Good Agricultural Practices are said to be key in providing a toolkit to mitigate challenges facing the agricultural sector, ranging from climate change to market fluctuations.
It is in this regard that the Food and Agricultural Organization of the United Nations (FAO) in partnership with Botswana Bureau of Standards (BOBS) held a consultative workshop in Pandamatenga this week, to sensitise farmers about the Development of Quality Management System (QMS) and Good Agricultural Practices (GAPs).
The objective of the workshop was to empower farmers and enrich the nation’s agricultural landscape through united vision and a set of standards that guide towards sustainable and effective agricultural practices.
Speaking during the event, FAO Representative, Lesedi Modo stated that good agricultural practices emphasise sustainable practices that minimise the environmental footprint of agriculture, adopting eco-friendly techniques to protect ecosystems, conserve natural resources and contribute to a greener future. Modo noted that these practices encompass a wide array of techniques that promote soil health, water conservation, crop management and livestock husbandry.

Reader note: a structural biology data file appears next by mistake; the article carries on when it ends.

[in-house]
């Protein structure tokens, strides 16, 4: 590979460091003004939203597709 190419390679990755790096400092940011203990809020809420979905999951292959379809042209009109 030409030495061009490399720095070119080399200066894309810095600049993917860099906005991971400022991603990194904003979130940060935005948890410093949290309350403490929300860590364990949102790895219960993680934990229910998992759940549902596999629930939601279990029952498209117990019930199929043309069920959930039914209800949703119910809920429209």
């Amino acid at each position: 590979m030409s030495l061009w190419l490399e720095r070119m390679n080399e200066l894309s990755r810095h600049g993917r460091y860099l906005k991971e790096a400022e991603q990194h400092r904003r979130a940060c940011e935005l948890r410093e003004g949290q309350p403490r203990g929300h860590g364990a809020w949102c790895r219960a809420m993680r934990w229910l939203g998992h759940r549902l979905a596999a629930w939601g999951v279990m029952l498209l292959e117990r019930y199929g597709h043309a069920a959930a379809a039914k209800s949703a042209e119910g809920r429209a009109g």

She further highlighted that the development of good agricultural practices aims to strengthen the nation’s food security by optimising agricultural production and reducing post-harvest losses. Modo noted that through adherence to these practises, yields can be maximised to ensure a stable supply of high-quality food for the communities.
She stated that the active participation of farmers is key to the success of this endeavour as their insights and experiences are invaluable in shaping practical and effective guidelines. Modo has indicated that developing good agricultural practices can enhance the livelihoods of both large and small scale farmers by increasing their income through improved yields and reduced production costs.
“By ensuring product quality and safety, good agricultural practices can also open doors to international markets, boosting export opportunities and economic growth,” she said,
According to Modo, standardisation enables the streamline processes, enhance productivity and mitigate risks, ultimately contributing to food security and economic growth.
For his part, Pandamatenga Farmers Commercial Farmers Agronomist Kabo Bowe appreciated that the workshop is beneficial to them as they would be able to produce high quality products that meet international standards.